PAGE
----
U.S. Marines lead charge in rooting out racism in military ranks

Carolyn Kaster/AP/File
A man holds up a Confederate flag in one hand and a U.S. Marine Corps flag in the other along the side of the road as President Barack Obama’s motorcade passes by on July 1, 2015, in Nashville, Tennessee.
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The United States Marine Corps is often considered a magnet for “tough guys.” But is it also a haven for white supremacists?

Legislators and top-ranking military officials have been grappling with that question in recent years, as polls and congressional testimony have highlighted a persistent thread of racist ideology among the rank and file. Recent interest in the issue among members of Congress has been heartening for many advocates. But congressional action takes time. Last week, Gen. David Berger, the nation’s top Marine, took a decisive step in banning Confederate paraphernalia on Marine bases.

Why We Wrote This

Does Confederate symbolism have a place in today’s U.S. military? That question echoes a complex debate that continues to evolve in broader society. But for America’s top Marine, the answer is simple.

“It’s very encouraging,” says the Southern Poverty Law Center’s Lecia Brooks, who testified at a House Armed Services Committee hearing in December. “It really does seem like the military leadership was listening,” she says.

The move is just one step in one branch of the military services, but General Berger’s announcement “sends a strong signal” to all of the services, says Richard Kohn, former chief historian for the Air Force. What’s more, he adds, the move marks a notable step forward in the U.S. military’s “uneven trend towards trying to live our values” as Americans within the armed services.

Last week, the United States Marine Corps took a step toward rooting out racism in military ranks. 

With the decision to ban troops from having Confederate paraphernalia on bases, Gen. David Berger, the nation’s top Marine, weighed in decisively on the side of those who argue that today, these items are more likely to be emblems of hostility than heritage. The move comes amid a broader reckoning, as the U.S. military grapples with the persistence of racism and extremist ideology among rank-and-file service members. Recent interest in the issue among House Armed Services Committee members has been heartening for many advocates, but congressional action takes time – and extensive debate, says Lecia Brooks, the chief workplace transformation officer at the Southern Poverty Law Center (SPLC). General Berger’s decision represents a concrete step forward.

While there is a “real possibility of [troops] pushing back and saying, ‘I should be able to wear my Confederate flag belt buckle,’ if they go up against this, they’re going to lose,” she says. “That’s the beautiful thing about the military. If the highest military leader says that it’s going to be done, then it’s going to be done,” she adds. “I feel really good about that.”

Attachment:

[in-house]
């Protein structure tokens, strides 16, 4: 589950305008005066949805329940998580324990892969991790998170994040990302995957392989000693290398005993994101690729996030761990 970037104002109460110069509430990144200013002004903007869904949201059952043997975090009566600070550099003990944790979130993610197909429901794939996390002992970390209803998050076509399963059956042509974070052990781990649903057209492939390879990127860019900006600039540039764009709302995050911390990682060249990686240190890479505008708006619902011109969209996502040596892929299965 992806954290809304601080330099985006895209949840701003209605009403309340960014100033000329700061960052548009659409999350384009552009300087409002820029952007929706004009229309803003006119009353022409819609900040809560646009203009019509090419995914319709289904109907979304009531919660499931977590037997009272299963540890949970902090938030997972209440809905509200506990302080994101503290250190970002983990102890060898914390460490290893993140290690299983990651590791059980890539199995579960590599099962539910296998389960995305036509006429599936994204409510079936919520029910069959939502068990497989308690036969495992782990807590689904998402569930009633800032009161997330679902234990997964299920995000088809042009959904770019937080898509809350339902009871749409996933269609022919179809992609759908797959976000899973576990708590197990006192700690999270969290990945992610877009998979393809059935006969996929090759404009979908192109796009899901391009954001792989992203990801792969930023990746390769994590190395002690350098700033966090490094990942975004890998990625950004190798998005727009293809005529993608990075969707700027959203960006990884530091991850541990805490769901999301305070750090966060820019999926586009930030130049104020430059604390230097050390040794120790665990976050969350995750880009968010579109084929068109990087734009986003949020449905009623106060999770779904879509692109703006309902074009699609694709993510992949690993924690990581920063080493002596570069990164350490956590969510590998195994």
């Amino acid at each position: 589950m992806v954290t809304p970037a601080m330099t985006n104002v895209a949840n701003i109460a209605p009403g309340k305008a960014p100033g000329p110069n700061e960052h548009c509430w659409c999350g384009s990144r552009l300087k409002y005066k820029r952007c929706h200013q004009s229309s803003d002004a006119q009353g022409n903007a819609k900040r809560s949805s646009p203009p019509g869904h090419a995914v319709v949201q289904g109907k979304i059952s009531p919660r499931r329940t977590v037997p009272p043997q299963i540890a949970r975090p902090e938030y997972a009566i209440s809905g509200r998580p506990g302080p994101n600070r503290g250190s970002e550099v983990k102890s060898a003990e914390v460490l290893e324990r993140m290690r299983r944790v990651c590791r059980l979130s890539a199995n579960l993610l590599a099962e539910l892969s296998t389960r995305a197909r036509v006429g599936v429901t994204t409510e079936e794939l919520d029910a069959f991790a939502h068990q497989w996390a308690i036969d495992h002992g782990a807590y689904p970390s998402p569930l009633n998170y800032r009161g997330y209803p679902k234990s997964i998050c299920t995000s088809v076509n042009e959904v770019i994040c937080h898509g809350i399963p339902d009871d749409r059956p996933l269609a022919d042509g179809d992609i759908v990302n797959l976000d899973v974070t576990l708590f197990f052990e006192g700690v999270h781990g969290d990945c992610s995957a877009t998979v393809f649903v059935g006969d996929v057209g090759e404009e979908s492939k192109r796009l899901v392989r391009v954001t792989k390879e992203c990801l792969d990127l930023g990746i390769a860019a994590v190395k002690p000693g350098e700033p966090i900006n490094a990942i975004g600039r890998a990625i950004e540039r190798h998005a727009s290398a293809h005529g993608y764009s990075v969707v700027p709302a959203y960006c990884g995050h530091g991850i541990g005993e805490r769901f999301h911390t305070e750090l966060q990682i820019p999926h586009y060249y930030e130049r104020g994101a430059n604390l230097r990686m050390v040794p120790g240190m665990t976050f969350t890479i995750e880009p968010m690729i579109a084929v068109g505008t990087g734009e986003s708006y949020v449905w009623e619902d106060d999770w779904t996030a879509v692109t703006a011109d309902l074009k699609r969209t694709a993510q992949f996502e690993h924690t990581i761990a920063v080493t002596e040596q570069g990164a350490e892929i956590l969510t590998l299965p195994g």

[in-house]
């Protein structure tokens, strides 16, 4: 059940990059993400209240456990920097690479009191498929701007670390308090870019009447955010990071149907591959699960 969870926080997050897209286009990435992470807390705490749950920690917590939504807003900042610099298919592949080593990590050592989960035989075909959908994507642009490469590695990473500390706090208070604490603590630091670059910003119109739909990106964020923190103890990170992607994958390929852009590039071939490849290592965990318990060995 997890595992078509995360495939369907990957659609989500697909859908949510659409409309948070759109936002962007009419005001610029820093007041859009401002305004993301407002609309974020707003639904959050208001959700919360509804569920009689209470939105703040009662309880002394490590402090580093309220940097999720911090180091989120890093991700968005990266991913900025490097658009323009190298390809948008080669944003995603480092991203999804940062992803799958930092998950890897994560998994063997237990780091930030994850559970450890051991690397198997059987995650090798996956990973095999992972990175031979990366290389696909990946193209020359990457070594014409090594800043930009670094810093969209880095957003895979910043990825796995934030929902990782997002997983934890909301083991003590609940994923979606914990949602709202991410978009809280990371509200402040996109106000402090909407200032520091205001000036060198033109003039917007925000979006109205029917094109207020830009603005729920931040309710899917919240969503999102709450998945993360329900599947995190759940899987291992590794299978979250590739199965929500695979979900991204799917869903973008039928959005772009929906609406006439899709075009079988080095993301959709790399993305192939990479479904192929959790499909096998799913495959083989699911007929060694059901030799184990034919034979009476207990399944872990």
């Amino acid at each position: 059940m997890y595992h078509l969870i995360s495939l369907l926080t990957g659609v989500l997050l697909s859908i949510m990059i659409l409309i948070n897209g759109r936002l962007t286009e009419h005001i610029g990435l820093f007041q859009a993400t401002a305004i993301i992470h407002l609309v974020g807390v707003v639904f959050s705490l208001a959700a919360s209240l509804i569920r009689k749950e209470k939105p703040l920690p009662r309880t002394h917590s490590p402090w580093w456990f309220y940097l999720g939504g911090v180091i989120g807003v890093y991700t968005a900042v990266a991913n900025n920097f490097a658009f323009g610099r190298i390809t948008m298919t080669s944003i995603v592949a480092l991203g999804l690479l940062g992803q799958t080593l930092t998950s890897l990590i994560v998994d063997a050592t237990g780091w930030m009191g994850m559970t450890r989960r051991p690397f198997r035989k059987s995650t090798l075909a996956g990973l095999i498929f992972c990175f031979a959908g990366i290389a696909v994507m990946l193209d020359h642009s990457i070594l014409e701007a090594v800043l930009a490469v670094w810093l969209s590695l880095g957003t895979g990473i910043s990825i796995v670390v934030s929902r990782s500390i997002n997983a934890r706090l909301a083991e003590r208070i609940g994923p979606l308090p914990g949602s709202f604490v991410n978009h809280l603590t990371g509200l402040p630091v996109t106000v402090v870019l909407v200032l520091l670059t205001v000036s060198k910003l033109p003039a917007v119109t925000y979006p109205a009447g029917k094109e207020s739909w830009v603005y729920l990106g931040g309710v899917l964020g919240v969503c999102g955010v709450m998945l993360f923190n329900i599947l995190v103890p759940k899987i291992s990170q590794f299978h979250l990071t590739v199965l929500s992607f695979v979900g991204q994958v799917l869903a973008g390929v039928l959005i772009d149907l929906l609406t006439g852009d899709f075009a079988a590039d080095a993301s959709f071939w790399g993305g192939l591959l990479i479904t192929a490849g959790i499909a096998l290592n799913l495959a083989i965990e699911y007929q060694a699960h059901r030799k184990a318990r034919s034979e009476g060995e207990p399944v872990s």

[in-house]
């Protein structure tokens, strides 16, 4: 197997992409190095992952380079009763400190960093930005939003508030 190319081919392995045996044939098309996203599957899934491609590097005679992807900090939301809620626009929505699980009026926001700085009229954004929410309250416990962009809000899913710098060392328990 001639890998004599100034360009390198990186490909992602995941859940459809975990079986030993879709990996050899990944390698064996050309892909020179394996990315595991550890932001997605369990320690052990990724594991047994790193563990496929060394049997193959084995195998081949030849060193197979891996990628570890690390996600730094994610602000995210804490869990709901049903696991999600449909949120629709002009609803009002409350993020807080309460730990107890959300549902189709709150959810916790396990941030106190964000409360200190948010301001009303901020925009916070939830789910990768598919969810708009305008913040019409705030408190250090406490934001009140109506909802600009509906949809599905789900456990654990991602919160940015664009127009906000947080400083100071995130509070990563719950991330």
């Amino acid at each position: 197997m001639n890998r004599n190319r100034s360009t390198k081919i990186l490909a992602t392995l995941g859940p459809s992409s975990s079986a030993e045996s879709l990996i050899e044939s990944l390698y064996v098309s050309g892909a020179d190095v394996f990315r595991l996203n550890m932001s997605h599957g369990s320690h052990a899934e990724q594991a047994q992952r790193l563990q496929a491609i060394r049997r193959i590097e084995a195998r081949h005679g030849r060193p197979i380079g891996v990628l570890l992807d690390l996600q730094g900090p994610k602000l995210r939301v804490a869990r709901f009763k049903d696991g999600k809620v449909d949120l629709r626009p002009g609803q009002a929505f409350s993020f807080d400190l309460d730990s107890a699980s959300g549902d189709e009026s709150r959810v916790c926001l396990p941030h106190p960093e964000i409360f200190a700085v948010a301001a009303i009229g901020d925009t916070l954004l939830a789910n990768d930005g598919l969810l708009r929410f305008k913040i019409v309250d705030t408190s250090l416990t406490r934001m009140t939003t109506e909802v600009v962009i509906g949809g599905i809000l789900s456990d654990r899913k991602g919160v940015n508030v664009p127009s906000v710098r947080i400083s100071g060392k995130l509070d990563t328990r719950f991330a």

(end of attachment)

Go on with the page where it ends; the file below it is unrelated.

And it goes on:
Why We Wrote This

Does Confederate symbolism have a place in today’s U.S. military? That question echoes a complex debate that continues to evolve in broader society. But for America’s top Marine, the answer is simple.

The move, announced last week, comes on the heels of a congressional hearing in which senior Pentagon officials acknowledged a rise in reports of white supremacists within the military ranks. Nearly 1 in 4 service members noted signs of “racist ideology” in the workplace, according to a 2018 Military Times poll. More than half of nonwhite respondents said they had seen and heard everything from the casual use of racial slurs, to the display of Confederate battle flags despite complaints from fellow troops, to tattoos known to be connected with hate groups.

Last year, the Federal Bureau of Investigation also cited an increase in domestic terrorism investigations involving soldiers as suspects. Yet the “majority of soldiers identified as participating in extremist activities are not subjects of criminal investigations,” Joe Etheridge Jr., chief of criminal intelligence at the Army’s Criminal Investigation Command, told lawmakers at the February hearing, echoing the approach outlined by his counterparts in each of the services.

Instead, the military’s response typically involves “advising soldiers that participation in extremist activity will be taken into consideration when writing evaluation reports” and “may impact decisions on leadership assignments,” Mr. Etheridge said. At the same time, leaders counsel soldiers “when indicators of extremist activities are identified, in order to prevent violations of Army policy and/or criminal acts.” 

These actions have been deemed wanting, at best, by hate group analysts, who had been heartened by a U.S. House of Representatives addition to the 2020 defense budget requiring the Pentagon to ask whether troops have seen “extremist activity” on base in the hopes that it “may lead to better information on the extent of these problems in the military,” said Heidi Beirich, co-founder of the Global Project Against Hate and Extremism, who testified at the House Armed Services Committee hearing.